(Image Credit: Twitter account @Canadian_Crown, the image is at this link. I believe this is a publicly funded account and therefore Canadians have a right to use its images)

The new design of the Canadian crown continues the trend of ditching ideas and imagery that are inextricably woven into the fabric of Canadian identity. The resulting loss of national identity may be intentional.


The announcement  of the change in the design of the Canadian crown drew a lot of adverse comments. I think this was due to two reasons: the nature of changes that were made and the manner in which the exercise was carried out. We live in an environment where even a change to the use of a plot of land requires public input. Being completely shut out of the process that made changes to a national symbol, and being blindsided would naturally raise some ire among the public. In particular, the images of the Cross and fleur-de-lis being replaced by the mages of a snowflake and maple leaves constitutes change of sufficient magnitude to raise more than a few eyebrows.

There is a sizable population in Canada which believes that Christianity is under attack, and the removal of the Cross from the Canadian crown merely adds to their grievance. There are certainly times when one feels that they have a valid point, and the change in the design of the Canadian crown is definitely one of those times. HOWEVER, I believe that this goes deeper than attacking Christianity; what is happening with increasing frequency is that symbols that are foundational to the identity of Canada as a nation are being done away with. This also includes notable names from the past, not just symbolic images. The reason why these symbols are seen as fair game for attack (or ‘dismantling’ in the language of Progressives) is not that they are considered objectionable per se, but because erasing them from the public sphere erases the existing identity of Canada so that a new one can be created from scratch.


Let us revisit the comment by Prime Minister Trudeau some years ago that Canada is a ‘post-nation state’. My guess is that someone said this within his earshot, and he fell in love with the expression, so he regurgitated it when he had the opportunity. In reality, the statement is brimming with pseudo-intellectualism of the highest order (or perhaps I should say the lowest order).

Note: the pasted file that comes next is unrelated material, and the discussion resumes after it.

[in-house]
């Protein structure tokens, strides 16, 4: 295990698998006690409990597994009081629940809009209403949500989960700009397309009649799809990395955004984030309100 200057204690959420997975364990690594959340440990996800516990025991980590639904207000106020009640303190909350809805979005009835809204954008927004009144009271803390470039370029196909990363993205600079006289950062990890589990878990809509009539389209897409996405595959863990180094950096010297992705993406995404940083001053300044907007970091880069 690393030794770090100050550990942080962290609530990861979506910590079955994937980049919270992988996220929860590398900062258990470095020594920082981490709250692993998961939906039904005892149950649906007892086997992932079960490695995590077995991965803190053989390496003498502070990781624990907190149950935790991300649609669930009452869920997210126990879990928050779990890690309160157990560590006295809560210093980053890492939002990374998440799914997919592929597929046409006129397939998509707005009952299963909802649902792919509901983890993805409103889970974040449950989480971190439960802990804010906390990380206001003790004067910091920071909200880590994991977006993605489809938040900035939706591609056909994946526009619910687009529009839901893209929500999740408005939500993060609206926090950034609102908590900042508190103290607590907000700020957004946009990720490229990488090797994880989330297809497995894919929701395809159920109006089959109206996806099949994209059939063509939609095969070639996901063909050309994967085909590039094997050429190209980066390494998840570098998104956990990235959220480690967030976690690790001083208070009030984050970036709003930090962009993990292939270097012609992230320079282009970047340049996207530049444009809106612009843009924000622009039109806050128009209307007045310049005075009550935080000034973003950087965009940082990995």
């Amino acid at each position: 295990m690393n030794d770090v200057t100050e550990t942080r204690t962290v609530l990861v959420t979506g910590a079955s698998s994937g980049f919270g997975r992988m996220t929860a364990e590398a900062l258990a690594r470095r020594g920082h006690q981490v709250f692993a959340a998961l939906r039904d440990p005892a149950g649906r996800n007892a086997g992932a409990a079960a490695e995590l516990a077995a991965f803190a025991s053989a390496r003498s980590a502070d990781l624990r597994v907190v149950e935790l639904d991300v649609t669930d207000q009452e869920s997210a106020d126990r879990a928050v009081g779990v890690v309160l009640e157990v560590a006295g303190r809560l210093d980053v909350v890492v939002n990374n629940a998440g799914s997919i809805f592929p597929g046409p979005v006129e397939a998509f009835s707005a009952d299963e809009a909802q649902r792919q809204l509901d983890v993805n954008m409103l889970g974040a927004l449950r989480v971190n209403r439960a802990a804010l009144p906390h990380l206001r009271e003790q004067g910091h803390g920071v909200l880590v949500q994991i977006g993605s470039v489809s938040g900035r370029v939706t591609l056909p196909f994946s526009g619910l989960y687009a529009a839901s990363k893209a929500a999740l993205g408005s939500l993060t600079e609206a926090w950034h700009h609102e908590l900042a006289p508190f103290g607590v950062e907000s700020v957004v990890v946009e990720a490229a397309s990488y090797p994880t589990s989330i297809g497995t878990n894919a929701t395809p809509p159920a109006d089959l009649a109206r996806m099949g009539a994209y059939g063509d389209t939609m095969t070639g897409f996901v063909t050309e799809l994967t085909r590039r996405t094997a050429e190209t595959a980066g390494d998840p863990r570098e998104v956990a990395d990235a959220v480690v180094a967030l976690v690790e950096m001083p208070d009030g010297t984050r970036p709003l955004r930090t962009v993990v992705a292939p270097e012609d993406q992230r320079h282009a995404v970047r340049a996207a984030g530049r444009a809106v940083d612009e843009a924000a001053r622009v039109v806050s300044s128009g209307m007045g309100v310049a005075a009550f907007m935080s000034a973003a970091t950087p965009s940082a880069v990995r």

The fact is that while you can have a nation without a State, a State cannot exist without at least one nation within its borders. For example, Kurdistan is a nation, but not a State. In fact, a State can have more than one nation within its borders; typically these nations are formed around ethnic, cultural or religious lines. A ‘post-nation’ State is, therefore, an oxymoron. Further, the State and the nation(s) within it often display different – indeed, opposite – behaviour. For example, the reason why Afghanistan has not broken up into smaller entities based on the distribution of its ethnicities is because while it is a weak State (in that the government is unable to exert its authority effectively), it is at the same time a strong nation. And the reason why Pakistan often teeters on the brink of disintegration is because it is a weak nation (but a strong State, which is able to hold it together).

The thing about Mr. Trudeau’s oft-derided statement (that Canada is a ‘post-nation state’) that no one has commented on is that it may have been intended not as a reflection of the present reality but rather as an objective to be achieved. If that is indeed the case, then it becomes easier to understand the change in, or dislike of, the symbology that represents Canada.


Nowadays, I am frequently reminded of the Sanskrit term ‘raajyashray’. It is a composite term of ‘raajya’ (meaning the State) and ‘aashray’ (meaning ‘shelter’ or ‘refuge’). That term is typically used in relation to certain arts or activities being supported by a ruler to make them more popular – but the term can also be applied elsewhere. I am sure you are familiar with historical instances when a king converting to a different religion ended up spreading that religion among the masses as well. I think this is what is happening in Canada, where endorsement and even enthusiastic embrace of certain ideas encourages many people to begin subscribing to these ideas (or to express them more vocally, in cases where the individuals already had these ideas). From time to time, we come across instances of this that are especially shocking. Therefore, my recent experience wasn’t at all unexpected – but I was still taken aback by what was said.